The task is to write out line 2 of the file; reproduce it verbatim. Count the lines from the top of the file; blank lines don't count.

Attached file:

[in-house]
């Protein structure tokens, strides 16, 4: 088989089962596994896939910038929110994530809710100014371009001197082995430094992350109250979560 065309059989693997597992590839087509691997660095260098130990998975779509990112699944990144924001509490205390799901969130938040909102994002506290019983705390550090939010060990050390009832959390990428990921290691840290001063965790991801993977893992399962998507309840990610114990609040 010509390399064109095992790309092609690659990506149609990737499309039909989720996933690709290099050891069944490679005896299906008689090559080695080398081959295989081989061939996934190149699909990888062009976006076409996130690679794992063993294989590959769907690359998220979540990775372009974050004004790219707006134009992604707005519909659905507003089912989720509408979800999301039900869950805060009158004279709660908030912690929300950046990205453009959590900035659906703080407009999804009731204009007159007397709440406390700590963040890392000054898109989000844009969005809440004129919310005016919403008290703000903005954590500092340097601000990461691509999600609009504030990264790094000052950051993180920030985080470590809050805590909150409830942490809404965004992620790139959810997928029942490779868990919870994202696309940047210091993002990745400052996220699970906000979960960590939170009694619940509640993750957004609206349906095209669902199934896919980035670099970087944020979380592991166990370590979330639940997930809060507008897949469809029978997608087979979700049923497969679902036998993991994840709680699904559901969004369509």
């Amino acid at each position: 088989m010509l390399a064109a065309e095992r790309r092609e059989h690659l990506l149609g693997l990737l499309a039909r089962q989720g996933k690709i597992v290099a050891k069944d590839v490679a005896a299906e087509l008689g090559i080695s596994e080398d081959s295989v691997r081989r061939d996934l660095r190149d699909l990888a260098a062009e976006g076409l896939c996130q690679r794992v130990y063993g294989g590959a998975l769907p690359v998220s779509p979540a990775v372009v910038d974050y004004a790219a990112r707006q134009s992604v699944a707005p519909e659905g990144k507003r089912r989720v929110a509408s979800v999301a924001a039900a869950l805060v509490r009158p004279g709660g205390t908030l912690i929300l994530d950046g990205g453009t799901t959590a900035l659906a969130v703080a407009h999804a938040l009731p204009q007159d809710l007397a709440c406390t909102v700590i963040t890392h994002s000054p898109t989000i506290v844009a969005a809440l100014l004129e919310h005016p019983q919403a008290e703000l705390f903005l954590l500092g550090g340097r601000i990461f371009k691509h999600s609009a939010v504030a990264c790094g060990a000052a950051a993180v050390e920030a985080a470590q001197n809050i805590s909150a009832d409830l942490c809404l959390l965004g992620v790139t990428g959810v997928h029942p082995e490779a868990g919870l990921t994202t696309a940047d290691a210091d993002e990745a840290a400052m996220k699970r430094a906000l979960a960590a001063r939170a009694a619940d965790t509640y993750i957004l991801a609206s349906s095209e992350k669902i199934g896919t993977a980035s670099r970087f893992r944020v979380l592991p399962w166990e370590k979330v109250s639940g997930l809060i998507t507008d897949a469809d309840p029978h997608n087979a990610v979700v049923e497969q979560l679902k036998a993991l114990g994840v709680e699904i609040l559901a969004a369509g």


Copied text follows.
């Protein structure tokens, strides 16, 4: 088989089962596994896939910038929110994530809710100014371009001197082995430094992350109250979560 065309059989693997597992590839087509691997660095260098130990998975779509990112699944990144924001509490205390799901969130938040909102994002506290019983705390550090939010060990050390009832959390990428990921290691840290001063965790991801993977893992399962998507309840990610114990609040 010509390399064109095992790309092609690659990506149609990737499309039909989720996933690709290099050891069944490679005896299906008689090559080695080398081959295989081989061939996934190149699909990888062009976006076409996130690679794992063993294989590959769907690359998220979540990775372009974050004004790219707006134009992604707005519909659905507003089912989720509408979800999301039900869950805060009158004279709660908030912690929300950046990205453009959590900035659906703080407009999804009731204009007159007397709440406390700590963040890392000054898109989000844009969005809440004129919310005016919403008290703000903005954590500092340097601000990461691509999600609009504030990264790094000052950051993180920030985080470590809050805590909150409830942490809404965004992620790139959810997928029942490779868990919870994202696309940047210091993002990745400052996220699970906000979960960590939170009694619940509640993750957004609206349906095209669902199934896919980035670099970087944020979380592991166990370590979330639940997930809060507008897949469809029978997608087979979700049923497969679902036998993991994840709680699904559901969004369509």